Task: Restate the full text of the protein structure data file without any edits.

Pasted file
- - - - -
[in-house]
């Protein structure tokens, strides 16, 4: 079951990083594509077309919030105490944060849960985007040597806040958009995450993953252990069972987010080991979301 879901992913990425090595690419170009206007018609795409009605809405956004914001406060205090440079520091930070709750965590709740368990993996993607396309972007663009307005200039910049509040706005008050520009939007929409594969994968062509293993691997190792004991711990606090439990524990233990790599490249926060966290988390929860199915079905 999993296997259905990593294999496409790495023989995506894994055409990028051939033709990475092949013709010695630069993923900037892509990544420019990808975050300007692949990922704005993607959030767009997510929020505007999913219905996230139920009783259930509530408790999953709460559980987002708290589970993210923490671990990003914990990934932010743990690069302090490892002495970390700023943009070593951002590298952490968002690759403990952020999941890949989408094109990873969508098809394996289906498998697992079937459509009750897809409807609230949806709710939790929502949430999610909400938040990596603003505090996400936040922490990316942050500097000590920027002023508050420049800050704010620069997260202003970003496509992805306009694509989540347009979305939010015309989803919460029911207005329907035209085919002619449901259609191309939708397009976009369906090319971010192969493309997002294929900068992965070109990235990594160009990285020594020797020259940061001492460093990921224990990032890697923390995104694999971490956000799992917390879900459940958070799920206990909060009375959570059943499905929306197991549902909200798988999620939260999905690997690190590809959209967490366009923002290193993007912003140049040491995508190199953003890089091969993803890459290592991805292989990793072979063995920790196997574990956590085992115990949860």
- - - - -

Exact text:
[in-house]
């Protein structure tokens, strides 16, 4: 079951990083594509077309919030105490944060849960985007040597806040958009995450993953252990069972987010080991979301 879901992913990425090595690419170009206007018609795409009605809405956004914001406060205090440079520091930070709750965590709740368990993996993607396309972007663009307005200039910049509040706005008050520009939007929409594969994968062509293993691997190792004991711990606090439990524990233990790599490249926060966290988390929860199915079905 999993296997259905990593294999496409790495023989995506894994055409990028051939033709990475092949013709010695630069993923900037892509990544420019990808975050300007692949990922704005993607959030767009997510929020505007999913219905996230139920009783259930509530408790999953709460559980987002708290589970993210923490671990990003914990990934932010743990690069302090490892002495970390700023943009070593951002590298952490968002690759403990952020999941890949989408094109990873969508098809394996289906498998697992079937459509009750897809409807609230949806709710939790929502949430999610909400938040990596603003505090996400936040922490990316942050500097000590920027002023508050420049800050704010620069997260202003970003496509992805306009694509989540347009979305939010015309989803919460029911207005329907035209085919002619449901259609191309939708397009976009369906090319971010192969493309997002294929900068992965070109990235990594160009990285020594020797020259940061001492460093990921224990990032890697923390995104694999971490956000799992917390879900459940958070799920206990909060009375959570059943499905929306197991549902909200798988999620939260999905690997690190590809959209967490366009923002290193993007912003140049040491995508190199953003890089091969993803890459290592991805292989990793072979063995920790196997574990956590085992115990949860």